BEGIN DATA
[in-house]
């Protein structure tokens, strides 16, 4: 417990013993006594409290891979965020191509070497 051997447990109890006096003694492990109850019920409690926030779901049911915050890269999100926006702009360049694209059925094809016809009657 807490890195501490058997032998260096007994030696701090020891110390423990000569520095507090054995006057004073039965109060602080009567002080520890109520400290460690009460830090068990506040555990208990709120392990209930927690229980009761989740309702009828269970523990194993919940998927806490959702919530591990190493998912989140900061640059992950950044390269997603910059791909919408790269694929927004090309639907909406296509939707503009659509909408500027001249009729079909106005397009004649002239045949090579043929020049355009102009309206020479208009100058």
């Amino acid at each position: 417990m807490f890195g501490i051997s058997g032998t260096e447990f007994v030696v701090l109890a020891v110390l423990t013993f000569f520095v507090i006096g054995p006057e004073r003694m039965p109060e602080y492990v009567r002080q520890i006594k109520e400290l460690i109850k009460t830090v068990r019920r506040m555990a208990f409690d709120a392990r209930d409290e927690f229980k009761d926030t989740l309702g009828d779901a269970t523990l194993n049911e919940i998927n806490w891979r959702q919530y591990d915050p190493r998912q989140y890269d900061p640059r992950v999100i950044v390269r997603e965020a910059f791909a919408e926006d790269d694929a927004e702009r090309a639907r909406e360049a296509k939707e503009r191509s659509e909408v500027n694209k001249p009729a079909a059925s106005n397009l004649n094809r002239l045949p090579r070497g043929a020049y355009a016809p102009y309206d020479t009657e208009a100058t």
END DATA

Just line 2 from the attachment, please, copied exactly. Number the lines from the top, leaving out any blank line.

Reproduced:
């Protein structure tokens, strides 16, 4: 417990013993006594409290891979965020191509070497 051997447990109890006096003694492990109850019920409690926030779901049911915050890269999100926006702009360049694209059925094809016809009657 807490890195501490058997032998260096007994030696701090020891110390423990000569520095507090054995006057004073039965109060602080009567002080520890109520400290460690009460830090068990506040555990208990709120392990209930927690229980009761989740309702009828269970523990194993919940998927806490959702919530591990190493998912989140900061640059992950950044390269997603910059791909919408790269694929927004090309639907909406296509939707503009659509909408500027001249009729079909106005397009004649002239045949090579043929020049355009102009309206020479208009100058």